Tag:Colorado
Posted on: July 14, 2008 2:36 pm
 

Some thoughts on the best coach series...

I purposefully waited until the coaching series was over to go back and dissect the numbers. When picking the 

coaches in each category, I didn't want to be influenced.

Anyway, here is how it breaks down ...

 The big winners were the SEC and Big 10. Surprise! Eighteen of the 66 coaches chosen came from the SEC (27.2 percent). The Big Ten had 13 picks (19.7 percent). Only three of the coaches came from non-BCS leagues (two from Conference USA and one from the WAC).

 Another surprise (not). Nine of the 66 coaches came from schools in Florida.

 

 The Big 12 and Pac-10 each led with three coaches on the dream staff. Norm Chow (UCLA, offensive coordinator), Pat Ruel (offensive line, USC) and Pete Carroll (head coach, USC) came from the Pac-10. In the Big 12, there were Cale Gundy (running backs, Oklahoma), Bruce Walker (tight ends, Missouri) and Brian Cabral (linebackers, Colorado). The Big Ten and SEC each had two "bests".

 USC and Florida tied for the most coaches on the list, each with five. That means that more than half the staffs at those schools are among the best in the country. That would make sense since the schools have combined to finish No. 1 in the AP poll three of the last five years.

 Thirty-five total schools were represented, including at least two programs from all six BCS conferences. Notre Dame did not have a coach on the list. However, East Carolina, Hawaii, UNLV and Tulsa did.

 The only SEC schools not represented were Vanderbilt, South Carolina, Kentucky and Mississippi State.

 

 The only conferences not to have at least one coach on a list were the Sun Belt and MAC.

 

 Nine of the dream staffers have won a national championship. The only ringless member is Missouri tight ends coach Bruce Walker.

Coaches I wished could have made the list but didn't:

 South Florida defensive backs coach Troy Douglas (coached first-rounder Mike Jenkins and fifth-round Trae Williams in 2007).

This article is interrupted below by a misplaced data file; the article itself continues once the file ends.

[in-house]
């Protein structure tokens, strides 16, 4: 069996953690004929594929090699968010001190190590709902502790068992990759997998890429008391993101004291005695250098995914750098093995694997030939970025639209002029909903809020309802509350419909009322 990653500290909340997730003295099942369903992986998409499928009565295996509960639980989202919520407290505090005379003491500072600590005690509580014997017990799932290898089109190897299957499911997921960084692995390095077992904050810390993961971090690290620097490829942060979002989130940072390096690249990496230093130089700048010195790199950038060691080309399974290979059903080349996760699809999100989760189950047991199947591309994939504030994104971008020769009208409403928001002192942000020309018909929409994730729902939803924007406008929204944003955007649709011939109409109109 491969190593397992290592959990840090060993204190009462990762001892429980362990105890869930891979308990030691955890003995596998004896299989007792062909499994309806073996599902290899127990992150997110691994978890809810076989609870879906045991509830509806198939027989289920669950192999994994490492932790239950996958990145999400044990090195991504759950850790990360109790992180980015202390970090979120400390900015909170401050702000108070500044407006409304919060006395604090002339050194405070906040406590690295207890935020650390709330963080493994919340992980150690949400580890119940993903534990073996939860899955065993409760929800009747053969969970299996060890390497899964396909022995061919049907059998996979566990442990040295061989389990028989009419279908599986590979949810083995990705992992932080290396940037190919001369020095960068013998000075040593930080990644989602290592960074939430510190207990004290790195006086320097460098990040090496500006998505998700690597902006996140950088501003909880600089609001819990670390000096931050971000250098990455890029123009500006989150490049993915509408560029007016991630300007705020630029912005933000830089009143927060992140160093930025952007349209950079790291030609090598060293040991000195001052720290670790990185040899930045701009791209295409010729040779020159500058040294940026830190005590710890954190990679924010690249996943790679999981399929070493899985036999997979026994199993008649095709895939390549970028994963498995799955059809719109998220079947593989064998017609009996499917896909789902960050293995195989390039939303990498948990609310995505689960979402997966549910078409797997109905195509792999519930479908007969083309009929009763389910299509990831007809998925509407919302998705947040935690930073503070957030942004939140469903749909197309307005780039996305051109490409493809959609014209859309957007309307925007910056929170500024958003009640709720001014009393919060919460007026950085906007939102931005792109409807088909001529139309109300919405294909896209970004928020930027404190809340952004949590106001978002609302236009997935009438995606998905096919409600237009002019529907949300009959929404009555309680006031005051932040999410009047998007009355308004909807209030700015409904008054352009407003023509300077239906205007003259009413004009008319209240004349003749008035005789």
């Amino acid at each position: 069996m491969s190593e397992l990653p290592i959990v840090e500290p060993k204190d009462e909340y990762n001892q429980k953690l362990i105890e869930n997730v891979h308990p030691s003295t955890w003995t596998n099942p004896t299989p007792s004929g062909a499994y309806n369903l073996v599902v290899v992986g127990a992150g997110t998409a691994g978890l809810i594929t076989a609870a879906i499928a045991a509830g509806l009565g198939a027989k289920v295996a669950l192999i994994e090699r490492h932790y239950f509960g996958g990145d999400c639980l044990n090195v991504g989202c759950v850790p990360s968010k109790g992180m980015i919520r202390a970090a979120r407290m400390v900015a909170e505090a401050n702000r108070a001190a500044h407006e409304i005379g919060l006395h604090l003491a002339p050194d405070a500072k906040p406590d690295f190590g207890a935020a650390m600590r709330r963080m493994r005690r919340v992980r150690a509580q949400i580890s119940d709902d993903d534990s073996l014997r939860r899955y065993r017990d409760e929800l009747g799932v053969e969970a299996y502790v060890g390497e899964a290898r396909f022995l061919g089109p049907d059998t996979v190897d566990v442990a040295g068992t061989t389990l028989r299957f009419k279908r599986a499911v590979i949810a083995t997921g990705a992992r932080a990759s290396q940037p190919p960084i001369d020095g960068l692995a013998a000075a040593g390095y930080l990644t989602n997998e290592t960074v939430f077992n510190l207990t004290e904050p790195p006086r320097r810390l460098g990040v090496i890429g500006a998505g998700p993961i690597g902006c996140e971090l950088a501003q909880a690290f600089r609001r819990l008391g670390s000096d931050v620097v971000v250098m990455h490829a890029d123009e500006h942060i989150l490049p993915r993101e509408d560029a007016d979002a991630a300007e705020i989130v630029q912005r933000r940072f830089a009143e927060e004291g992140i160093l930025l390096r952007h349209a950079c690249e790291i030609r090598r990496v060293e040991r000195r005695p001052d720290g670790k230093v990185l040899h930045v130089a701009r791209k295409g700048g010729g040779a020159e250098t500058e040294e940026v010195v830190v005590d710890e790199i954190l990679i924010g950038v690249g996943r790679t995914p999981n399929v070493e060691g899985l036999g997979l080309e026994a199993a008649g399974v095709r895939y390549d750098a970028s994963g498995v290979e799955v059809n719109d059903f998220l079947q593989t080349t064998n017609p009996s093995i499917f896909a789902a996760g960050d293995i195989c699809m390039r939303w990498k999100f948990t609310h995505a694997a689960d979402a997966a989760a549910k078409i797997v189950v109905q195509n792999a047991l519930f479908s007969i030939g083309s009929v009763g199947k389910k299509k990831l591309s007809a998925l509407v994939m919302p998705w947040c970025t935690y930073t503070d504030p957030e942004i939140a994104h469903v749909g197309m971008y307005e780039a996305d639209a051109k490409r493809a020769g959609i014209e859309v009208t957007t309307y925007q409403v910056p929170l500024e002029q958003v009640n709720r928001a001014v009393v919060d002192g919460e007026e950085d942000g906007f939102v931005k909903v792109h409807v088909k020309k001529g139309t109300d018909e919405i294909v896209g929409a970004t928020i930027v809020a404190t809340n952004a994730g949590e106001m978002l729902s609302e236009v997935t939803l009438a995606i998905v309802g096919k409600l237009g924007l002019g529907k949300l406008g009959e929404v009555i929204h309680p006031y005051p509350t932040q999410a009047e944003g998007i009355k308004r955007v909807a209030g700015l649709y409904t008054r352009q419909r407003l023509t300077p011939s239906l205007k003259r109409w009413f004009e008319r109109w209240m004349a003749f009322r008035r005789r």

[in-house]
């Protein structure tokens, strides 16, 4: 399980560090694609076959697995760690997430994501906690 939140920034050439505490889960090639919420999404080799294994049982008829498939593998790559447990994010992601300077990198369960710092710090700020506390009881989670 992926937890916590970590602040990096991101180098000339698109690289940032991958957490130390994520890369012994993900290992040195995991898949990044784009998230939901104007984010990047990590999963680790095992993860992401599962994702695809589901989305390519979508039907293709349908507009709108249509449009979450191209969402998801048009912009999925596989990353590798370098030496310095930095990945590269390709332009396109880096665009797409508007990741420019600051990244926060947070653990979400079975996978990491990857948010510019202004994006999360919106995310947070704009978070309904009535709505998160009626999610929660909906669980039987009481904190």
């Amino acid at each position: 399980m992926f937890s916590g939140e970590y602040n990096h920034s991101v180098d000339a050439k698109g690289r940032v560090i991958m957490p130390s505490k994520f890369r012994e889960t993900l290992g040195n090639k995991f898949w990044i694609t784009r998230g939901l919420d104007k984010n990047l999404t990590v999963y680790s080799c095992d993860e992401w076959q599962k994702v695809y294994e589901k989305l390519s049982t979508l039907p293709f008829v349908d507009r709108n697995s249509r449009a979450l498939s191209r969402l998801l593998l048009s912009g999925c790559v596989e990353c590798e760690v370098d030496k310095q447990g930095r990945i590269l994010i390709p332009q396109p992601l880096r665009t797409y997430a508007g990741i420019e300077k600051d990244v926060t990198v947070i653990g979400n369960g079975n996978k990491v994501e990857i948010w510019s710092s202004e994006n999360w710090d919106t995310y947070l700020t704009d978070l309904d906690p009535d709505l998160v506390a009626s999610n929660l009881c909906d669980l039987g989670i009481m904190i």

There were too many good offensive coordinators. Among those that deserve mention: Bryan Harsin, Boise State; Mike Locksley, Illinois; Joker Phillips, Kentucky; Jim Bollman, Ohio State; Steed Lobotzke, Wake Forest.

 How do you leave off defensive coordinators DeWayne Walker of UCLA and Wally Burnham of South Florida?

 

 This has nothing to do with the coaching series but I found it interesting that Texas A&M's new president Elsa Murano isn't expecting much out of Mike Sherman in his first season.

"I have great expectations for coach (Mike) Sherman. Poor guy," Murano told the San Antonio Express-News. "We all think he needs to win the championship the first year, which of course cannot possibly happen. We need to give him a chance to rebuild.”

Cannot possibly happen? You've got to love Murano's candor.

Posted on: April 17, 2008 4:19 pm
 

National notes

Televising spring games? I'd rather watch dental surgery because, invariably, those games has absolutely nothing to do with what happens in the regular season.

Try to guess from this quote which coach essentially agrees with me.

"To be honest with you, we tried to take a little pressure off the game because spring games are awful ... It's not the best of the best playing against each other. A lot of times you're just trying to find out what young players can do. If you came out to see a well-executed SEC game in the spring you're not going to see that."

 Tennessee's Phil Fulmer on the new NCAA rule that keeps head coaches from going out on the road during the current evaluation period.

"Sometimes you're even offering scholarships to guys you've never met," Fulmer said. "You've just seen (them) on film, or through a coach, or been in a camp once. That's a concern."

One source told me that the SEC coaches voted 10-2 for the rule. That might be a jealous reaction to Alabama's Nick Saban, one of the best recruiters in the country.